Garand, J.C., Parent, T.W.: Representation, swing, and bias in U.S. Presidential Elections, 1872–1988. Am. J. Polit. Sci. 35(4), 1011 (1991).  https://doi.org/10.2307/2111504
  30. 30.
    Geenens, G.: Probit transformation for kernel density estimation on the unit interval. J. Am. Stat. Assoc. 109(505), 346–358 (2014).  https://doi.org/10.1080/01621459.2013.842173MathSciNetCrossRefzbMATHGoogle Scholar
  31. 31.
    Gehrlein, W.V., Fishburn, P.C.: Condorcet’s paradox and anonymous preference profiles. Public Choice 26(1), 1–18 (1976).  https://doi.org/10.1007/BF01725789CrossRefGoogle Scholar
  32. 32.
    Gelman, A., King, G.: Estimating the electoral consequences of legislative redistricting. J. Am. Stat. Assoc. 85(410), 274–282 (1990)CrossRefGoogle Scholar
  33. 33.
    Gelman, A., King, G.: A unified method of evaluating electoral systems and redistricting plans. Am. J. Polit. Sci. 38(2), 514–554 (1994)CrossRefGoogle Scholar
  34. 34.
    Gibbs, A.L., Su, F.E.: On choosing and bounding probability metrics. Int. Stat. Rev. 70(3), 419–435 (2002).  https://doi.org/10.1111/j.1751-5823.2002.tb00178.xCrossRefzbMATHGoogle Scholar
  35. 35.
    Grofman, B.: Measures of bias and proportionality in seats-votes relationships. Polit. Methodol. 9(3), 295–327 (1983)MathSciNetGoogle Scholar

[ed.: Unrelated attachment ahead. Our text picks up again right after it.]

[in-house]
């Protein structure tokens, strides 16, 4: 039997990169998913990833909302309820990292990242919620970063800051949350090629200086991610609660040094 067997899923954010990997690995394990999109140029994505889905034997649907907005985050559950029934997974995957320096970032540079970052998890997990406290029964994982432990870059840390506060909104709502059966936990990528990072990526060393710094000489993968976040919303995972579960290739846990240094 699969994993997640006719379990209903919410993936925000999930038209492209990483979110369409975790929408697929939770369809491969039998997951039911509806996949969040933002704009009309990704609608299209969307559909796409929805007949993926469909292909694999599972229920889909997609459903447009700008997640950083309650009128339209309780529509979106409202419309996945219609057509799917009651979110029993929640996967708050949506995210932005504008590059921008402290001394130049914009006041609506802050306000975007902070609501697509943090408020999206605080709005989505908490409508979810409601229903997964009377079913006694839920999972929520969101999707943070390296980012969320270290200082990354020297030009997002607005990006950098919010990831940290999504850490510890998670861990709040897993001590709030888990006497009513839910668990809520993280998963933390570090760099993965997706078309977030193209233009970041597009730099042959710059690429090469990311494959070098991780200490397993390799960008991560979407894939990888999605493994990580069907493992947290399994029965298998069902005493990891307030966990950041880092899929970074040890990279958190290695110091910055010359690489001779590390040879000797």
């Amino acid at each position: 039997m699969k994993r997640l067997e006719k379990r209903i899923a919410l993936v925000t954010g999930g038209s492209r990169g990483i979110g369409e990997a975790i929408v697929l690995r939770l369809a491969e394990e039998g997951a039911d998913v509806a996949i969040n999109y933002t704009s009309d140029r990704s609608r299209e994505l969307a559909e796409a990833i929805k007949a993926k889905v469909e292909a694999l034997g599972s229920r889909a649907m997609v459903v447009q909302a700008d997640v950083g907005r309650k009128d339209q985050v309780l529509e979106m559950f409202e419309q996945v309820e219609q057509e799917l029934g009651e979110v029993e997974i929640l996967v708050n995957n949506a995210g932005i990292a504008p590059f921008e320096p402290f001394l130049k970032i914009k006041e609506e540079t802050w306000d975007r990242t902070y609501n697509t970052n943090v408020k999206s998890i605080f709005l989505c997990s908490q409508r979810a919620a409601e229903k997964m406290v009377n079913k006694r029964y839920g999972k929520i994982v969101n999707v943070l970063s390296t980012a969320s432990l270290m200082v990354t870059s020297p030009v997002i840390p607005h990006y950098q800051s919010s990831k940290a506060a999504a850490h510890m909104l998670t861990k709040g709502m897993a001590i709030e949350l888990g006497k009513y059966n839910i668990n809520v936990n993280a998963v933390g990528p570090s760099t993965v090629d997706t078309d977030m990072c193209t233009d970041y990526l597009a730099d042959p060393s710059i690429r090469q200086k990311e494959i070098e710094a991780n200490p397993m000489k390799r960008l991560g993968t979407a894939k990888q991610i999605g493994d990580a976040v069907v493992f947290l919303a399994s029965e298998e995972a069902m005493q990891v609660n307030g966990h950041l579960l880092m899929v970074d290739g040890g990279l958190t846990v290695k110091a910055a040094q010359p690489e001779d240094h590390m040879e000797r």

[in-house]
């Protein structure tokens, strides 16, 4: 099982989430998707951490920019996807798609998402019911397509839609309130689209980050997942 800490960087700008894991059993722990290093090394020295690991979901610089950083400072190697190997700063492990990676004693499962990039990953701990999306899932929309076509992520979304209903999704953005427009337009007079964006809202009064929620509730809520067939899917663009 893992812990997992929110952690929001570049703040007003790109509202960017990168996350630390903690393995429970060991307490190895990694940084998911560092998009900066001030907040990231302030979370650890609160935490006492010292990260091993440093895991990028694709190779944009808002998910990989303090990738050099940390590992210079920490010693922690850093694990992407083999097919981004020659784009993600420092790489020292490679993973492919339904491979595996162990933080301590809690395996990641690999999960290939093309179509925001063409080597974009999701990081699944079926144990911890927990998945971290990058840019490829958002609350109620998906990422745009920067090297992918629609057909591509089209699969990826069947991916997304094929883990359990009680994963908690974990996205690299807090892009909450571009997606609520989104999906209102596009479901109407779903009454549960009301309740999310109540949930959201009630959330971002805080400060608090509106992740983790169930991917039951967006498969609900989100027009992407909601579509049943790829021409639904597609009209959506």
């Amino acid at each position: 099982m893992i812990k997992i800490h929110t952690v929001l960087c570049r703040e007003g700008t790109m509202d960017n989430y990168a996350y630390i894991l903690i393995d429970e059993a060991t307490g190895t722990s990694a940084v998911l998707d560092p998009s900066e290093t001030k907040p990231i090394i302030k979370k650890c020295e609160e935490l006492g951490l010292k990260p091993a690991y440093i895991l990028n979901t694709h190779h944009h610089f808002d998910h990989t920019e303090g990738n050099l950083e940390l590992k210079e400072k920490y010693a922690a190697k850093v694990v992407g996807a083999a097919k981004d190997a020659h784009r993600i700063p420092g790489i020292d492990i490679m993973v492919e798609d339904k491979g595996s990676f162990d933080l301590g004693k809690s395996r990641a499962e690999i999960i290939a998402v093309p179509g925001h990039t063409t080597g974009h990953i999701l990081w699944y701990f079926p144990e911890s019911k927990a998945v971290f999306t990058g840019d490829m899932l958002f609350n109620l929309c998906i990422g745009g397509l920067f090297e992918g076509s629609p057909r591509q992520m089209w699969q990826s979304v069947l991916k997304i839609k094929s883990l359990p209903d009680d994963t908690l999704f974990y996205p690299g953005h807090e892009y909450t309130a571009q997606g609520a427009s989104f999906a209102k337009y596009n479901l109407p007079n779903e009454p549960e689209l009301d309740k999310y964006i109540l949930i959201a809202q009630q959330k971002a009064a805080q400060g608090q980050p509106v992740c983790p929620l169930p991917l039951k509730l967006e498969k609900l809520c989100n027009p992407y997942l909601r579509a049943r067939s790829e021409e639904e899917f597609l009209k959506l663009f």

36. 36.
    Grofman, B.: Criteria for districting: a social science perspective. UCLA Law Rev. 33(1), 77–184 (1985)Google Scholar
  37. 37.
    Grofman, B., King, G.: The future of partisan symmetry as a judicial test for partisan gerrymandering after LULAC v. Perry. Election Law J. Rules Polit. Policy 6(1), 2–35 (2007).  https://doi.org/10.1089/elj.2006.6002
  38. 38.
    Gudgin, G., Taylor, P.J.: Seats, Votes, and the Spatial Organisation of Elections. Pion, London (1979)Google Scholar
  39. 39.
    Issacharoff, S.: Gerrymandering and political cartels. Harvard Law Rev. 116(2), 593–648 (2002).  https://doi.org/10.2307/1342611CrossRefGoogle Scholar
  40. 40.
    Jamison, D., Luce, E.: Social homogeneity and the probability of intransitive majority rule. J. Econ. Theory 5(1), 79–87 (1972)MathSciNetCrossRefGoogle Scholar
  41. 41.
    Johnson, N.L., Kotz, S.: Urn Models and Their Applications: An Approach to Modern Discrete Probability Theory. Wiley, New York (1977)zbMATHGoogle Scholar
  42. 42.
    Johnston, R.: Manipulating maps and winning elections: measuring the impact of malapportionment and gerrymandering. Polit. Geogr. 21(1), 1–31 (2002).  https://doi.org/10.1016/S0962-6298(01)00070-1CrossRefGoogle Scholar
  43. 43.
    Johnston, R.J.: Political, Electoral, and Spatial Systems: An Essay in Political Geography. Contemporary Problems in Geography. Clarendon Press; Oxford University Press, Oxford; New York (1979)Google Scholar
  44. 44.
    Karvanen, J.: Estimation of quantile mixtures via L-moments and trimmed L-moments. Comput. Stat. Data Anal. 51(2), 947–959 (2006).  https://doi.org/10.1016/j.csda.2005.09.014MathSciNetCrossRefzbMATHGoogle Scholar
  45. 45.
    Katz, J.N., King, G.: A statistical model for multiparty electoral data. Am. Polit. Sci. Rev. 93(1), 15–32 (1999).  https://doi.org/10.2307/2585758CrossRefGoogle Scholar
  46. 46.
    Kendall, M.G., Stuart, A.: The law of the cubic proportion in election results. Br. J. Sociol. 1(3), 183–196 (1950).  https://doi.org/10.2307/588113CrossRefGoogle Scholar
  47. 47.